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Grange stone circle

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Title: Grange stone circle  
Author: World Heritage Encyclopedia
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Subject: County Limerick, Monastic grange, Metsamor Castle, Moel Tŷ Uchaf, Bryn Cader Faner
Collection: Archaeological Sites in County Limerick, Stone Circles in Ireland
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Grange stone circle

Grange stone circle, Ireland

Grange stone circle (Lios na Gráinsí or Fort of the Grange) 300m west of Lough Gur in County Limerick, Ireland, is situated beside the Limerick-Kilmallock road, 4 km north of Bruff.[1]

Features

The stone circle comprises a ring of continuous uprights up to 2.8m high, with a diameter of 45m and backed by an earthen bank 9m wide and about 1.2m tall. The entrance on the eastern side is paved and flanked by uprights. Clay has been packed down to a depth of 60 cm across the whole area of the enclosure. On excavation it was found to be littered with late Neolithic Beaker pottery, which seemed to have been deliberately smashed.[1] Its near perfect shape and the discovery of a posthole in the very centre of the enclosure, indicates that the circle was measured out from a central stake with a rope. Twelve large orthostats have been placed at intervals around the stone ring, each standing directly opposite one of the other 'axial' stones. The stones are contiguous rather than free-standing, and the surrounding bank makes it look more like a form of henge monument than a conventional stone circle. This embankment and the precise arrangement of orthostats suggest that this site had a ritual purpose.[2]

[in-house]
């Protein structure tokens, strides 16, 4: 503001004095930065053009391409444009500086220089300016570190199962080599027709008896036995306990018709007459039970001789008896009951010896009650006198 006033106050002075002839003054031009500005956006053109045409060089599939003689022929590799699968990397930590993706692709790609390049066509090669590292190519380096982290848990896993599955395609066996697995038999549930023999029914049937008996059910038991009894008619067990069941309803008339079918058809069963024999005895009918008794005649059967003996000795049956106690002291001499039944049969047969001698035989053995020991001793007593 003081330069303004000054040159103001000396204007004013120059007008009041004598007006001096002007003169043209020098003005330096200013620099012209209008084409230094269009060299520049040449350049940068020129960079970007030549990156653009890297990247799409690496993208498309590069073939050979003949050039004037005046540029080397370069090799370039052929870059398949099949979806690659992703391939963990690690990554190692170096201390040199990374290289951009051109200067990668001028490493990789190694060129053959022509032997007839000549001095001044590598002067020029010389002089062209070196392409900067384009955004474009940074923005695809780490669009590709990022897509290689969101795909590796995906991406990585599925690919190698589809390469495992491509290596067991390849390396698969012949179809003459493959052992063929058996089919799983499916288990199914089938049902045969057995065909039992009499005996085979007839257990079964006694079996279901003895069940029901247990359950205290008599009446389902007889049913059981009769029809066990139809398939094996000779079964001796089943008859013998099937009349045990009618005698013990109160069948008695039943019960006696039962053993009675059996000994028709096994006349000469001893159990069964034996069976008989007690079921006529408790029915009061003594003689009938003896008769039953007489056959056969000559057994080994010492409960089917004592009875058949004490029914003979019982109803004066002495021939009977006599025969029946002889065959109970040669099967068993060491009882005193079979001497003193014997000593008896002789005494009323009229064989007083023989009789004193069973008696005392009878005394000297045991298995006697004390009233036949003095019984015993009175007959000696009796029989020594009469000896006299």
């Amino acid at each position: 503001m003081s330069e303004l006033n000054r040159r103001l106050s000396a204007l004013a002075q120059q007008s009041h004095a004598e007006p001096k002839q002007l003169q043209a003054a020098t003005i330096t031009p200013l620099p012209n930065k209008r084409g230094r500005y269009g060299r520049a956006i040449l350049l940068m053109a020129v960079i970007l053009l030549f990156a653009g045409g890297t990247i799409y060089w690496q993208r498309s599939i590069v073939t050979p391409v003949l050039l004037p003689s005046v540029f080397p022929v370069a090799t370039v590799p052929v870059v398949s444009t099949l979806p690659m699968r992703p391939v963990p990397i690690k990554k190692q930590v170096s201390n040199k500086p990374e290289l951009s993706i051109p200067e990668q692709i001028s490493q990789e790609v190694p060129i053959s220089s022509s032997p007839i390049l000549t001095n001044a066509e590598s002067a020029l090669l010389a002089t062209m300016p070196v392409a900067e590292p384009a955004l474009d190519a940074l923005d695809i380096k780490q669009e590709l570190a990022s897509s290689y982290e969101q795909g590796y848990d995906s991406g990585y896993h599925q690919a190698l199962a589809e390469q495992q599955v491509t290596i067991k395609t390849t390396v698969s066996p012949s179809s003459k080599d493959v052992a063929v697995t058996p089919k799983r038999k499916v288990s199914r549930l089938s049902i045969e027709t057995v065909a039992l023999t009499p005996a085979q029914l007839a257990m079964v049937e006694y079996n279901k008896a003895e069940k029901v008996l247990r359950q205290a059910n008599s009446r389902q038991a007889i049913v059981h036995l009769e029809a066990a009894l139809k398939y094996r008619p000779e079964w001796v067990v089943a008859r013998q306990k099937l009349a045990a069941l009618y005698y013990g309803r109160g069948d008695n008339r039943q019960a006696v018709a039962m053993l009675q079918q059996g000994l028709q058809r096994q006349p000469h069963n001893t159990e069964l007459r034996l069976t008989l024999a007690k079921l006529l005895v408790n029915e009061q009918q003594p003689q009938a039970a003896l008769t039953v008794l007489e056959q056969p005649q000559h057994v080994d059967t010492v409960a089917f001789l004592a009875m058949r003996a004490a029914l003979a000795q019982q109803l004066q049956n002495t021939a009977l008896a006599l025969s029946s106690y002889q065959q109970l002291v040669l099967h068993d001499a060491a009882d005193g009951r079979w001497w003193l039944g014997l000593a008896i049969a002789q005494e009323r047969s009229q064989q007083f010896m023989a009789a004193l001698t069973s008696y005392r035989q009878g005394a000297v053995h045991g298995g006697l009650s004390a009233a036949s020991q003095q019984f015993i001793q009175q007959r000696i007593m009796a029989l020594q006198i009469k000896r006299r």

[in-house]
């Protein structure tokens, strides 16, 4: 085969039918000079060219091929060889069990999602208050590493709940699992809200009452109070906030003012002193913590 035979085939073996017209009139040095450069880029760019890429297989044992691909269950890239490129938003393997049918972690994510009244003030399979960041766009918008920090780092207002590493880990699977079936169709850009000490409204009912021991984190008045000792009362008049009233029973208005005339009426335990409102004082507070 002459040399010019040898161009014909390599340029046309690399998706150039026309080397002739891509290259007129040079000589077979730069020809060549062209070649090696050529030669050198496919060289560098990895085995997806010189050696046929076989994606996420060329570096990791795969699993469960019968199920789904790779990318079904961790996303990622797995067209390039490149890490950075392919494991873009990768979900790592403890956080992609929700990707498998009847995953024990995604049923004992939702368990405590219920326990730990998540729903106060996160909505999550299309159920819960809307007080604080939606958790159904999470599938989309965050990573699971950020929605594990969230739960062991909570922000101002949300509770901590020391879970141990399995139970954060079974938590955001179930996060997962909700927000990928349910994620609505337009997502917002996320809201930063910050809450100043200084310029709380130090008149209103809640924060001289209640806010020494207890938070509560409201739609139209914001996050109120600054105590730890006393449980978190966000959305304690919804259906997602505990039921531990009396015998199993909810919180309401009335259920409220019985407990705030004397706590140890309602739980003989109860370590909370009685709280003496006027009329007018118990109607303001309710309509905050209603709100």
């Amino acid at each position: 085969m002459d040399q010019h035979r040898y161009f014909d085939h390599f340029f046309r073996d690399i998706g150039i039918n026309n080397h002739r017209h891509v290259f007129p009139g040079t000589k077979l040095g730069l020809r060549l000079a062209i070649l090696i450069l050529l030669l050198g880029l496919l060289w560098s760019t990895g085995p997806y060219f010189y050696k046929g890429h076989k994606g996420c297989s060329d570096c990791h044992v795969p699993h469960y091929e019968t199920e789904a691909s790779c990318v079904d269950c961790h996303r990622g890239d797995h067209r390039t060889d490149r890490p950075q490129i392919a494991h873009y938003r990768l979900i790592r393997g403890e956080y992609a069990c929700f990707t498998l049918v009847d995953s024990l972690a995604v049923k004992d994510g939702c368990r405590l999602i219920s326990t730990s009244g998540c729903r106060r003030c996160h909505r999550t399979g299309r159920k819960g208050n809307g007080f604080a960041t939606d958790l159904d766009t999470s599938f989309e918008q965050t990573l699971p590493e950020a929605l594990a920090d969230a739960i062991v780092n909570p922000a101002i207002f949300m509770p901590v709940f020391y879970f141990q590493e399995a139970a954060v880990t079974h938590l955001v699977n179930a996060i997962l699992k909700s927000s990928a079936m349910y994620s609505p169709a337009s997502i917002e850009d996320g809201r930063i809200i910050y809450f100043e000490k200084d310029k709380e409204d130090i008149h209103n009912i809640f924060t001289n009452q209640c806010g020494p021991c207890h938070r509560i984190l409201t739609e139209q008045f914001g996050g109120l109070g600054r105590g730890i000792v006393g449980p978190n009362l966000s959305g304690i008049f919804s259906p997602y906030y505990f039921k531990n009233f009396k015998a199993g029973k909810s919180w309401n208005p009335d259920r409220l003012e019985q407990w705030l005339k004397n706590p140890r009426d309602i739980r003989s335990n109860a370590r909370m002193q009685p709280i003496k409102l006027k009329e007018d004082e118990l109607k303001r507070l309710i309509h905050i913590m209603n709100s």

It is the largest standing stone circle in Ireland, 150 feet in diameter and enclosed by 113 standing stones. The largest stone is Rannach Chruim Duibh (Crom Dubh's Division) [3] and is over 13 feet high and weighs 40 tons. The stone circle is aligned with the rising sun at the Summer Solstice on the morning of which the sun shines down directly in the centre of the circle. The entrance stones are matched by a pair of equally impressive slabs on the southwest side, whose tops slope down towards each other to form a v-shape. During excavations no structures were found but two hearths; a few un-burnt human bones, some animal bones (mainly cattle), some bronze materials and numerous Neolithic pottery pieces were discovered.[4]

A short distance to the north-north east of the main stone circle, is a second smaller circle, also constructed of large stones. To the north of this is a large leaning standing stone.[1]

References

  1. ^ a b c Weir, A (1980). Early Ireland. A Field Guide. Belfast: Blackstaff Press. p. 175. 
  2. ^ "Lough Gur". Notre Dame University. Retrieved 12 December 2009. 
  3. ^ "Lough Gur Excavations: The Great Stone Circle (B) in Grange Townland". Jstor. Retrieved 31 May 2012. 
  4. ^ "The Grange Stone Circle at Lough Gur". Sacred Site Tours of Ireland. Retrieved 12 December 2009. 

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